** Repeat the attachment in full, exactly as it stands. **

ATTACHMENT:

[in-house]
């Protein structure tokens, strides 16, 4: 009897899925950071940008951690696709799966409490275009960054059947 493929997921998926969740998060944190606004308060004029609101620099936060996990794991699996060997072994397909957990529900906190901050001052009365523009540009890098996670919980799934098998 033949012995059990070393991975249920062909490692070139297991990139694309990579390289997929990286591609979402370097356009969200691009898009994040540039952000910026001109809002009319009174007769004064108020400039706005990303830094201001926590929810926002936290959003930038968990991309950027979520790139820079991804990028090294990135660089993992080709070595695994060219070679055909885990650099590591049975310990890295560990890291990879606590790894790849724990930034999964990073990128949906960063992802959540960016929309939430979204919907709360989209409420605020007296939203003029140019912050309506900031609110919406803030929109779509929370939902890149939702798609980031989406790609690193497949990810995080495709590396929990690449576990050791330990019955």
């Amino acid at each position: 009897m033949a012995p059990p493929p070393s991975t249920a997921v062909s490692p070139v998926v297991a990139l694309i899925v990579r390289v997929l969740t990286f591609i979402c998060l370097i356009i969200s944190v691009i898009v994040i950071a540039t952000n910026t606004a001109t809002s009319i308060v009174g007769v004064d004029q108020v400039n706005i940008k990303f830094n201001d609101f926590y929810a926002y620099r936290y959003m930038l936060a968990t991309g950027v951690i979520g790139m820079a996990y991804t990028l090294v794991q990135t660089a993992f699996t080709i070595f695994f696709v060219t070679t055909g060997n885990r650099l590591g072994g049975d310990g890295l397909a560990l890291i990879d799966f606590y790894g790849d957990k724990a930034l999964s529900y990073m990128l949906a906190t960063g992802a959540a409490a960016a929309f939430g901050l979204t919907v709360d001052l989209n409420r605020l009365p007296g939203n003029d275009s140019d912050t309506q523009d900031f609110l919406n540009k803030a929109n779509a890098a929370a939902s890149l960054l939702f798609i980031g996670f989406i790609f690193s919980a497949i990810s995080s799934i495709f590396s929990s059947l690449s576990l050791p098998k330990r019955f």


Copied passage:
[in-house]
């Protein structure tokens, strides 16, 4: 009897899925950071940008951690696709799966409490275009960054059947 493929997921998926969740998060944190606004308060004029609101620099936060996990794991699996060997072994397909957990529900906190901050001052009365523009540009890098996670919980799934098998 033949012995059990070393991975249920062909490692070139297991990139694309990579390289997929990286591609979402370097356009969200691009898009994040540039952000910026001109809002009319009174007769004064108020400039706005990303830094201001926590929810926002936290959003930038968990991309950027979520790139820079991804990028090294990135660089993992080709070595695994060219070679055909885990650099590591049975310990890295560990890291990879606590790894790849724990930034999964990073990128949906960063992802959540960016929309939430979204919907709360989209409420605020007296939203003029140019912050309506900031609110919406803030929109779509929370939902890149939702798609980031989406790609690193497949990810995080495709590396929990690449576990050791330990019955």
């Amino acid at each position: 009897m033949a012995p059990p493929p070393s991975t249920a997921v062909s490692p070139v998926v297991a990139l694309i899925v990579r390289v997929l969740t990286f591609i979402c998060l370097i356009i969200s944190v691009i898009v994040i950071a540039t952000n910026t606004a001109t809002s009319i308060v009174g007769v004064d004029q108020v400039n706005i940008k990303f830094n201001d609101f926590y929810a926002y620099r936290y959003m930038l936060a968990t991309g950027v951690i979520g790139m820079a996990y991804t990028l090294v794991q990135t660089a993992f699996t080709i070595f695994f696709v060219t070679t055909g060997n885990r650099l590591g072994g049975d310990g890295l397909a560990l890291i990879d799966f606590y790894g790849d957990k724990a930034l999964s529900y990073m990128l949906a906190t960063g992802a959540a409490a960016a929309f939430g901050l979204t919907v709360d001052l989209n409420r605020l009365p007296g939203n003029d275009s140019d912050t309506q523009d900031f609110l919406n540009k803030a929109n779509a890098a929370a939902s890149l960054l939702f798609i980031g996670f989406i790609f690193s919980a497949i990810s995080s799934i495709f590396s929990s059947l690449s576990l050791p098998k330990r019955f």